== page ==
A writer needs a toolbox as much as any other occupation. When building a house, for example, the right tool speeds up the progress and can shave time off your goal. Listed below are my top picks for a writer’s toolbox.
Feel free to bookmark this page and come back as needed. Instead of fishing through the internet on your own, it’s all compiled here for you. The list ranges from free research websites to handy services. Make sure to keep checking back for more links! I’ll be adding periodically.
- A Writer’s Path Writers Club: join and receive up to 50% off on over 60 writing-related services and get free stuff, such as free portional book editing, book cover design, blurb coaching, manuscript critique, etc. Plus access a list of over 165 book review bloggers who review for free.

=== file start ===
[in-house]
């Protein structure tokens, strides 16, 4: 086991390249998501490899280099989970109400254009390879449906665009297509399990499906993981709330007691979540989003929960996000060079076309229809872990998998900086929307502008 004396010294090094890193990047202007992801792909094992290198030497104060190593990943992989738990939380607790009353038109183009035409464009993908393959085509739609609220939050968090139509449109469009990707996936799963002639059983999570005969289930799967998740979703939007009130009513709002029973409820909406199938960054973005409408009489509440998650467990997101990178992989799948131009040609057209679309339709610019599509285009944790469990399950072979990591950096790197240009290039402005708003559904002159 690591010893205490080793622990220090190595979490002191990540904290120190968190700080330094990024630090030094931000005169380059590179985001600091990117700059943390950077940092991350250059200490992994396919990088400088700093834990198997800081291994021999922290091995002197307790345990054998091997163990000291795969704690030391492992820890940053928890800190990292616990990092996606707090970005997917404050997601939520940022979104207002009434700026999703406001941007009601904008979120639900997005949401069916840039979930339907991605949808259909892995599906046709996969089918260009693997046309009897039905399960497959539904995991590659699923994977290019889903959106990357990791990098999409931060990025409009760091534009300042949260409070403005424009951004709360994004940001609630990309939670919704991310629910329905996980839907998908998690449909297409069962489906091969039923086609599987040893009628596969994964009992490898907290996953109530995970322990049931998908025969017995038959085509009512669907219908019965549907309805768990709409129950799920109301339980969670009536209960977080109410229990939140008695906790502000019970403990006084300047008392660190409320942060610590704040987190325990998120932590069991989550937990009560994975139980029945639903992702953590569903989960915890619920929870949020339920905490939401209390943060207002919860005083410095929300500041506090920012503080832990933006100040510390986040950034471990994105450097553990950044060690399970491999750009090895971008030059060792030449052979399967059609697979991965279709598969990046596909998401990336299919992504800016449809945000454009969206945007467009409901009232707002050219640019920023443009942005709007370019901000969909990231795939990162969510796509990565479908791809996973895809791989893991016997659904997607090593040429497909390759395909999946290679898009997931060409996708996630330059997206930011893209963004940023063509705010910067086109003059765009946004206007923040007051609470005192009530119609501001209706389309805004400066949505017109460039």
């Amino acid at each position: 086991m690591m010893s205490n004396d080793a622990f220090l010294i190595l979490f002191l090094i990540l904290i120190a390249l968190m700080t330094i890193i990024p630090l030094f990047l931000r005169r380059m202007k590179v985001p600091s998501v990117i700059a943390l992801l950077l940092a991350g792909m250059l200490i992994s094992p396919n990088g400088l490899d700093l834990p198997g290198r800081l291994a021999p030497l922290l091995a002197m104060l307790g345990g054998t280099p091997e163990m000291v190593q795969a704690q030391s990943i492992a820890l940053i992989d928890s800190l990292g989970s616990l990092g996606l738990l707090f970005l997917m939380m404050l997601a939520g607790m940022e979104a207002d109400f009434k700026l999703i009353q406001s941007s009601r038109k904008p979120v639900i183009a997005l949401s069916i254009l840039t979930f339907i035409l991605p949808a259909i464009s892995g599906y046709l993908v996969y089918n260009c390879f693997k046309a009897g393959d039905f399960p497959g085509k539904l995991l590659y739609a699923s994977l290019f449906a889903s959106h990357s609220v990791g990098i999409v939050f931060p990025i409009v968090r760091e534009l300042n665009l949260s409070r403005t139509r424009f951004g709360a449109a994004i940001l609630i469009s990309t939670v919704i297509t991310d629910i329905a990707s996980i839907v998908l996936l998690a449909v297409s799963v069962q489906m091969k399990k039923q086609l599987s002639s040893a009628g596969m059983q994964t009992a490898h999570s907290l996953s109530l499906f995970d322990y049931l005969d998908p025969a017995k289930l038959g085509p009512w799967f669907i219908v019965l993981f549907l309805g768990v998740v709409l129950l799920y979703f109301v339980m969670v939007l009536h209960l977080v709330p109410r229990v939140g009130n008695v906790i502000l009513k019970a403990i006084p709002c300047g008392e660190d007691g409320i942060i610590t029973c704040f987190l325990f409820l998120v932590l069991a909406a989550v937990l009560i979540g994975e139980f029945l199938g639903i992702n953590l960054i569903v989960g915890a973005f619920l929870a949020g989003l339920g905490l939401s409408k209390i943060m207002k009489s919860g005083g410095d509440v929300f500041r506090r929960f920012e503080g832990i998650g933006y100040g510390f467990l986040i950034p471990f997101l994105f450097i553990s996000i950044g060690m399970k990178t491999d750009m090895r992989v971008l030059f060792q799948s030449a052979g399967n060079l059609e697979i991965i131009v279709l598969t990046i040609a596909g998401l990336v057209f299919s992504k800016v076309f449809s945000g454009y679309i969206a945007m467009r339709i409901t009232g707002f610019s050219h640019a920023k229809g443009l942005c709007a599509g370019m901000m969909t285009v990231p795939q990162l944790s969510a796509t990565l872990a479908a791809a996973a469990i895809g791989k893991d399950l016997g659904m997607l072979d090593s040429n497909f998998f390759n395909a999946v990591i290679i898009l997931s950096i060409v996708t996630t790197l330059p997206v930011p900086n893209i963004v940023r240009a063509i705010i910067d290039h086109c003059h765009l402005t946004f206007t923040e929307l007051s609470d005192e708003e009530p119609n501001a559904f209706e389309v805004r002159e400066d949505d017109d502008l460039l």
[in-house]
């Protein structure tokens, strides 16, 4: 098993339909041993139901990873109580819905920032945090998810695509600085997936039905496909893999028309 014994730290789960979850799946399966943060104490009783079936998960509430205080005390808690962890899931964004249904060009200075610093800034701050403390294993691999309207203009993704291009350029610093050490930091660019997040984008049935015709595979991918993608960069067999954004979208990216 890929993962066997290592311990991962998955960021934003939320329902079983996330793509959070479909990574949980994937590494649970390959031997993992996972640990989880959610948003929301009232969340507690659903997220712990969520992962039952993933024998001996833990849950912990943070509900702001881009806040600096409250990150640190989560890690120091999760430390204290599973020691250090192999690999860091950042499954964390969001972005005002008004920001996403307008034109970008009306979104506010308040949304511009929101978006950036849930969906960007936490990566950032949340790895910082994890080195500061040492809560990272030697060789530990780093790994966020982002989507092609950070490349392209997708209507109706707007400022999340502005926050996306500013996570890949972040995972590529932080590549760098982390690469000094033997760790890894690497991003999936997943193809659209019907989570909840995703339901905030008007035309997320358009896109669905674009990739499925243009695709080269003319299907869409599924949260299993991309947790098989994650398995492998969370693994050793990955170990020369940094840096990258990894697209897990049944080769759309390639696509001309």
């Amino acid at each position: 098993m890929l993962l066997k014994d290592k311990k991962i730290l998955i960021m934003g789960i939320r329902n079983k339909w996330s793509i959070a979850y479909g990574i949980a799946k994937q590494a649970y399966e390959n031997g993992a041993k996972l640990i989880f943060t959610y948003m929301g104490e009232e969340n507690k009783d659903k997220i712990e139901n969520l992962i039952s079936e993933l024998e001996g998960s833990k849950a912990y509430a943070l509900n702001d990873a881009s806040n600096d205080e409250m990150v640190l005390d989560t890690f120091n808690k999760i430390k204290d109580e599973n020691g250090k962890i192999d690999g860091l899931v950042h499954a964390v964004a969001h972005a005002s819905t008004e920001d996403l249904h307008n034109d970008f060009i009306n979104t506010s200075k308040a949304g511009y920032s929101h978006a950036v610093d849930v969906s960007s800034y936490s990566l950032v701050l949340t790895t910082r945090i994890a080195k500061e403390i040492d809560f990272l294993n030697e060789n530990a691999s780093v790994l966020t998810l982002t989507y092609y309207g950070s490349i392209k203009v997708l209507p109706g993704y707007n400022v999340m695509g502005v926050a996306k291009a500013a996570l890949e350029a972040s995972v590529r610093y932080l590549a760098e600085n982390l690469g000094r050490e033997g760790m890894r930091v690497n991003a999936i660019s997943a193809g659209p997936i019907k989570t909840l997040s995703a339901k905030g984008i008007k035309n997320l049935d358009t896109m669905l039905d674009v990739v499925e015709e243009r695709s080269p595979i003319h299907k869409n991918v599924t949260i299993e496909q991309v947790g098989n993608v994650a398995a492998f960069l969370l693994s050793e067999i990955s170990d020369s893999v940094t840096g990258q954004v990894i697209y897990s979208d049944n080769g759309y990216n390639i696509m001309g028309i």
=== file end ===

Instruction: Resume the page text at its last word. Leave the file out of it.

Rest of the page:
- Unicheck is a plagiarism detection tool that finds similarities in texts. Thanks to its multiple checking options, you can scan texts across online sources in real time or compare them to each other. What’s more, it has a free version too.
- Prose is a library where writers of all skills steadily improve their craft while people of all walks authentically express and connect.
- Self-formatting tips on Youtube.
- A “hot or not” website on rating book covers.
- A website where you can submit your book cover to be critiqued.
- How to make your own free book trailer.
- The Audiobook Creation Exchange is a way to get your book converted into an audiobook. It’s an Amazon-backed service open to indie authors in the US and UK currently.